PERHAPS THE MOST embarassing scene in a film of too many embarassing scenes is a stagey confrontation between director Fellini and a contingent of radical students who insist that the film include an economic analysis of the ills of contemporary Rome. Fellini smiles disarmingly and mutters something about the need to address personal problems before tackling social crises. Maybe no one has a more interesting subjectivity to indulge than Fellini, but self-indulgence on this grand scale tends toward incoherence. This is personal journalism driven to the limit, the reporter reporting himself. And, inevitably, Romabecomes a film of moments, some as brilliant as anything Fellini has ever done, others tedious failures.

Probably the best of these moments is a scene of an ecclesiastical fashion show. While stone-faced church dignitaries hover in their seats, two black-cloaked spectres of the Inquisition pound boogie woogie on an ancient organ; and dutifully announced in the best fashion-show style roller-skating, bicycle riding nuns and priests parade by in the most outlandish of costumes: black satin for novices, immaculate turtle dove, neondecorated vestments and portable stained-glass windows. It is an orgy of Vatican decay, crowned finally by the entrance of the Pope himself, ossified and immobile, wheeled in on a huge golden throne, as the audience erupts in hair-pulling paroxysms of faith. But more is involved here than the obvious satiric bite. On the far side of sacrilege. Fellini has made an uneasy peace with the Church, ignoring questions of dogma, celebrating the wildest extremes of artifice. Ornate trappings, once the symbol of Church power, are now the tomb of its ruined power.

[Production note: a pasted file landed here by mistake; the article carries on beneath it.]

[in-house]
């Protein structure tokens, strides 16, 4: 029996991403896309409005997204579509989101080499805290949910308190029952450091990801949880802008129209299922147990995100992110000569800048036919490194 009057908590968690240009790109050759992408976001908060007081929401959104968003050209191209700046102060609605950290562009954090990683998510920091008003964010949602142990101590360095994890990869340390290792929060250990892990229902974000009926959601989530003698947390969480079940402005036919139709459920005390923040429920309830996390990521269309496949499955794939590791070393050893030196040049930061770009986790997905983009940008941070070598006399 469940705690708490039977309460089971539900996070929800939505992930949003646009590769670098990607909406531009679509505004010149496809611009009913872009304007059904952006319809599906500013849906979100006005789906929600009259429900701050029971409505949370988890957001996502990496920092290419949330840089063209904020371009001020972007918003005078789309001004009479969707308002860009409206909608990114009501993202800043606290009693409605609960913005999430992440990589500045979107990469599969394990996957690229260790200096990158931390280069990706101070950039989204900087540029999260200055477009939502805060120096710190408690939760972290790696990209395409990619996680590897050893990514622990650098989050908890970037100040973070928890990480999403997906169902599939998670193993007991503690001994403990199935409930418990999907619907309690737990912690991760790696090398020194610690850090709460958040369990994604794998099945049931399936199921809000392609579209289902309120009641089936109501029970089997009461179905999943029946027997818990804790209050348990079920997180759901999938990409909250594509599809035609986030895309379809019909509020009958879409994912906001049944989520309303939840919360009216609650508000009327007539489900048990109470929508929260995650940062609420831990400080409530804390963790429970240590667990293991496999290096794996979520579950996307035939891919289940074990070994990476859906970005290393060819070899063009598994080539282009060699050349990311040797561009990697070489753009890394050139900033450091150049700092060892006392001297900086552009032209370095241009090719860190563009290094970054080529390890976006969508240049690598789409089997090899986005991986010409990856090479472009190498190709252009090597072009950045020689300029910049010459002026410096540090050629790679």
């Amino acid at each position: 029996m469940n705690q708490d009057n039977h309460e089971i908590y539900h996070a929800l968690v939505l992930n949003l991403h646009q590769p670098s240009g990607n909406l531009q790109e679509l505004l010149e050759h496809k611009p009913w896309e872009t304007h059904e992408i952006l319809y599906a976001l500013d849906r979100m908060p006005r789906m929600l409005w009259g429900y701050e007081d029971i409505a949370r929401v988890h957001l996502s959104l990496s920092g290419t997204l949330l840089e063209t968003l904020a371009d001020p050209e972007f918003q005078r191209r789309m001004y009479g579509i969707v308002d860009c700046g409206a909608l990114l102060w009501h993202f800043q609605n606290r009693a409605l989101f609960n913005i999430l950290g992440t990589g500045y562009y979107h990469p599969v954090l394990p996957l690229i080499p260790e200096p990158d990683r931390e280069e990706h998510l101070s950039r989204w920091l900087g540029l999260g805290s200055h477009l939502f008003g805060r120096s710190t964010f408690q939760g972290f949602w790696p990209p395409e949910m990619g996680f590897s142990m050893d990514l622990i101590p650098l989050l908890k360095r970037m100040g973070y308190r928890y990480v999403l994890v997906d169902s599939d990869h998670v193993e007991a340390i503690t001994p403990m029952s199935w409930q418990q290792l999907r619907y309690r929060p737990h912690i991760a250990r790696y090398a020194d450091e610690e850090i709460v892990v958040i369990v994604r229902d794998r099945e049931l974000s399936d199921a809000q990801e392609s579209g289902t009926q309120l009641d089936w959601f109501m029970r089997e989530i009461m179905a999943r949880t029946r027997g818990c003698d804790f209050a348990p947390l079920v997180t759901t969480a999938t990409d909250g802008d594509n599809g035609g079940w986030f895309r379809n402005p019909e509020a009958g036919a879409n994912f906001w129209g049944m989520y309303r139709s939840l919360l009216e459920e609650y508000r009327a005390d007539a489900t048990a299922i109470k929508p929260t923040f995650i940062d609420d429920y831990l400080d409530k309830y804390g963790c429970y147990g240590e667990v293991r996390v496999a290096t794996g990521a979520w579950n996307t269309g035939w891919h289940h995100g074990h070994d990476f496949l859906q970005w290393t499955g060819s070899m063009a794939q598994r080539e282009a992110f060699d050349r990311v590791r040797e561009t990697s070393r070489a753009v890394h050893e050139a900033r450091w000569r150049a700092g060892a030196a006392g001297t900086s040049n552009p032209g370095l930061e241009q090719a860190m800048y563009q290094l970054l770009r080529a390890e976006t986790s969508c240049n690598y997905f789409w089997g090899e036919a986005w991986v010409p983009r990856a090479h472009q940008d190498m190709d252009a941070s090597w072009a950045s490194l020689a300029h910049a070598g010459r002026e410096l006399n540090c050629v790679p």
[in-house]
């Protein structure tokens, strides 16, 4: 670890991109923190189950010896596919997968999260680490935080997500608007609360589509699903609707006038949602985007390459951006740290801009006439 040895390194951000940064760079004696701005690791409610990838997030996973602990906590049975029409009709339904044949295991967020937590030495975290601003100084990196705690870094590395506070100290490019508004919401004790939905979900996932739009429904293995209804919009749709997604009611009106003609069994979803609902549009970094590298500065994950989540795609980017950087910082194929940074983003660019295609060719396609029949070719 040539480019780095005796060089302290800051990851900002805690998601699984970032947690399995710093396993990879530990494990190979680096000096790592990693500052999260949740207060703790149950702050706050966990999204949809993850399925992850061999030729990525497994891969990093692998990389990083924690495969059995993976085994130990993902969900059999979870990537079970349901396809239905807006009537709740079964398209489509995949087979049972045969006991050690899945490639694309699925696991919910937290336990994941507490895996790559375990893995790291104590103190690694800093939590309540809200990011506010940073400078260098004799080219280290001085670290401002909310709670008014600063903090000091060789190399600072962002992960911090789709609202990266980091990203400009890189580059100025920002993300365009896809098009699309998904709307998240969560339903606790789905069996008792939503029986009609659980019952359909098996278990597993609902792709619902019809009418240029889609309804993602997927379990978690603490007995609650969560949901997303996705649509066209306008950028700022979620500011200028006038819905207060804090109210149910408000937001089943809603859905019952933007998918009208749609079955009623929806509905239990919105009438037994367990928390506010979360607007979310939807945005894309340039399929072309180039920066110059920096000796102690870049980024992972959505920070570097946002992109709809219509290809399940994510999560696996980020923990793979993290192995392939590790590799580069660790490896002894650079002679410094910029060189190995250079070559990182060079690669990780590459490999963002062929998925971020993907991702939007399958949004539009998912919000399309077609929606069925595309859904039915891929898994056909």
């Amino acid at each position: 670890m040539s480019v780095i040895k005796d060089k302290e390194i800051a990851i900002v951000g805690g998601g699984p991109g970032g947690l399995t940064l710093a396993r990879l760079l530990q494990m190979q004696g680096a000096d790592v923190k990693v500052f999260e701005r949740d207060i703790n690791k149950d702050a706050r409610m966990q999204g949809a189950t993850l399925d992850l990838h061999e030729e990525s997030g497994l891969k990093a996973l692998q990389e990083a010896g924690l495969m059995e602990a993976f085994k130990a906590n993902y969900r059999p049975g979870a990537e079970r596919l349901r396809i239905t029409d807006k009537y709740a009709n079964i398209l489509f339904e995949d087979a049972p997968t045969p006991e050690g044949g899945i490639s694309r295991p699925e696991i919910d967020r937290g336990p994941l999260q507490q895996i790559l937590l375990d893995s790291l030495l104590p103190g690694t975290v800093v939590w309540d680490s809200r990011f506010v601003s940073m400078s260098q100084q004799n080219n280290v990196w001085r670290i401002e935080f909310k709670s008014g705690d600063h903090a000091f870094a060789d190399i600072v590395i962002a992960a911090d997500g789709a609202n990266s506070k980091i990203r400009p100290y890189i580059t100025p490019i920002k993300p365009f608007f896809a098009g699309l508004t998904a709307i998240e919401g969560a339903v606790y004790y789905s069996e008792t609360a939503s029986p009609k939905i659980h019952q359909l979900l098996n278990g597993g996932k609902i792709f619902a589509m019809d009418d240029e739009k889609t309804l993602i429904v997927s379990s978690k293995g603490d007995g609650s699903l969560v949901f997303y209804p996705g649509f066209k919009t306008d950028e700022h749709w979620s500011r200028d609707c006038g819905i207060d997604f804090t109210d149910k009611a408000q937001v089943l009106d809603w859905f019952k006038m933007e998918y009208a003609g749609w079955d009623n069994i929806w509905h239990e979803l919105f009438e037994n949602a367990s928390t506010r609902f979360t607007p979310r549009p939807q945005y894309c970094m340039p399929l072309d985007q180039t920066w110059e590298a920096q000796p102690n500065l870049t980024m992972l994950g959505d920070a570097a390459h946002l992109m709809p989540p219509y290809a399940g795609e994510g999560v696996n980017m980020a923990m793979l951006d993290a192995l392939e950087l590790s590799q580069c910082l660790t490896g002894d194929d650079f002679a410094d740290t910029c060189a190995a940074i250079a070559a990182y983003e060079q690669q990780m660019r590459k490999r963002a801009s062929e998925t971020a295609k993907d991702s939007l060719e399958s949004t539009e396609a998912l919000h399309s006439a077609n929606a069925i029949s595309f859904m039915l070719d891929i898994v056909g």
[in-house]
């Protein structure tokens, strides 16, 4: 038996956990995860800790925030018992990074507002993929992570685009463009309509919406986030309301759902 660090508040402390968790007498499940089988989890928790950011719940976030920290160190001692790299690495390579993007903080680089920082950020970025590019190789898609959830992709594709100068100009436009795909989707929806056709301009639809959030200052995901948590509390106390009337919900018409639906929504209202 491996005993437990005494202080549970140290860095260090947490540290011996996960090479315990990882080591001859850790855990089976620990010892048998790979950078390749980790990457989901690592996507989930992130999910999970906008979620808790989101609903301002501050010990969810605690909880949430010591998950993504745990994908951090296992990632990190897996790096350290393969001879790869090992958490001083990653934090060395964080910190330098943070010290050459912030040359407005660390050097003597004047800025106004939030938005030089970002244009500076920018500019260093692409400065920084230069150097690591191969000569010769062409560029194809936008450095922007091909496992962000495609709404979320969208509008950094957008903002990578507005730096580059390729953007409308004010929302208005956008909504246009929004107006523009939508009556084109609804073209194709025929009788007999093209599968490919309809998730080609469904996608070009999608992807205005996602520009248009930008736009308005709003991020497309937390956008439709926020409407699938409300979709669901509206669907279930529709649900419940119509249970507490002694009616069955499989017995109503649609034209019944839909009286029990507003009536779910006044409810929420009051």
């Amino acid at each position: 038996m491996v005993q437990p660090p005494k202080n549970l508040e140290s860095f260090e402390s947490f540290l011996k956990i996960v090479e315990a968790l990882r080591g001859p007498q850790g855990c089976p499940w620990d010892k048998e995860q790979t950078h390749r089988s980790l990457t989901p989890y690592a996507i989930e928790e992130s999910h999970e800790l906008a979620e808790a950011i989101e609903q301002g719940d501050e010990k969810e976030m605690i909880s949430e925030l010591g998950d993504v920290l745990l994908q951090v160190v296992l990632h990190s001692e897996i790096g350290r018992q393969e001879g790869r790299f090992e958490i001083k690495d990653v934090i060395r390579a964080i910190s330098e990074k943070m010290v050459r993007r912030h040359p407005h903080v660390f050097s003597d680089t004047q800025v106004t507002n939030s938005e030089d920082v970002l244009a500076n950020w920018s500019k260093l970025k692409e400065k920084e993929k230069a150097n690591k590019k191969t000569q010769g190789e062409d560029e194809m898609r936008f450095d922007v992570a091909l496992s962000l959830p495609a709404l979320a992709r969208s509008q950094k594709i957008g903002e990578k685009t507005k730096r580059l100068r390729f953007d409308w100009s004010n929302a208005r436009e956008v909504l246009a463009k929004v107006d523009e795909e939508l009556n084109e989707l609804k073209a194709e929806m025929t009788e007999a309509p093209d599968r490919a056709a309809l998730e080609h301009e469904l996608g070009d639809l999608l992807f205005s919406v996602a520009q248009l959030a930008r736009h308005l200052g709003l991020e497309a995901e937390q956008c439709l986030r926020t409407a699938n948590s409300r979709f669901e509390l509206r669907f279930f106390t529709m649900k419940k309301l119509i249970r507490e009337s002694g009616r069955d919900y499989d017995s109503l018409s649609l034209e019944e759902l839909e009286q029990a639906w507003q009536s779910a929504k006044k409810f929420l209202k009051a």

But from as completely realized a scene as this. Fellini turns blithely to a tiresome sequence of a festival in Trastivere that culminates in a staged police bust of students. The camera crew then 'happens' across Gore Vidal, pontificating on the Decline and Fall of the Western world Fellini has run out of subject matter here; he has nothing in particular to say but innumerable ways of saying it. The film has no narrative, character, theme or even central emotion around which to structure events; it runs on the whimsy of the Fellini imagination. When that strikes fertile ground, there are whole minutes brilliance, and when it is lost, the film is lost.

FEILINI LONG AGO secured his place in the film patheon, and even so imperfect a film as Roma doesn't begin to jeopardize that, Roma, it is safe to say, will neither add to nor detract from Fellini's reputation. Its successes are as large as its failures are obtrusive. It is, in short, an astonishingly inconsistent film whose hits manage to outnumber its misses, but only just barely.

It may be that Fellini's nemesis is reality itself, finally grown bizarre enough to challenge his imagination. So he strains to outdo the exotica of everyday reality, and in the straining finds himself an alien in the modern world. He doesn't know quite what to make of industrial advance, youth culture, and political ferment. He stares at those phenomena with confusion and regret and would willingly retreat to the more secure confusion of more hallucination.

It's all a bit exasperating, a rococo grandeur that has grown somehow galling, for it is the disease of a talent bankrupt for substance. Fellini has lost his sense of connection. The camera flits over the poverty-ridden, the deformed, the filth and litter of fascism and war, turning the plagues of Rome into perverse filmic display.

For Fellini finds the decay exhilarating and embraces impending doom beneath the surface. In the final sequence a troop of goggled motorcyclists roar through the rubbish of Rome on a joyride, anonymous heralds of catastrophe. Fellini whirls his camera through the city on one last dazzling tour before speeding off, after the cyclists, out of the cuts into the darkness, greeting the apocalypse with an empty grin.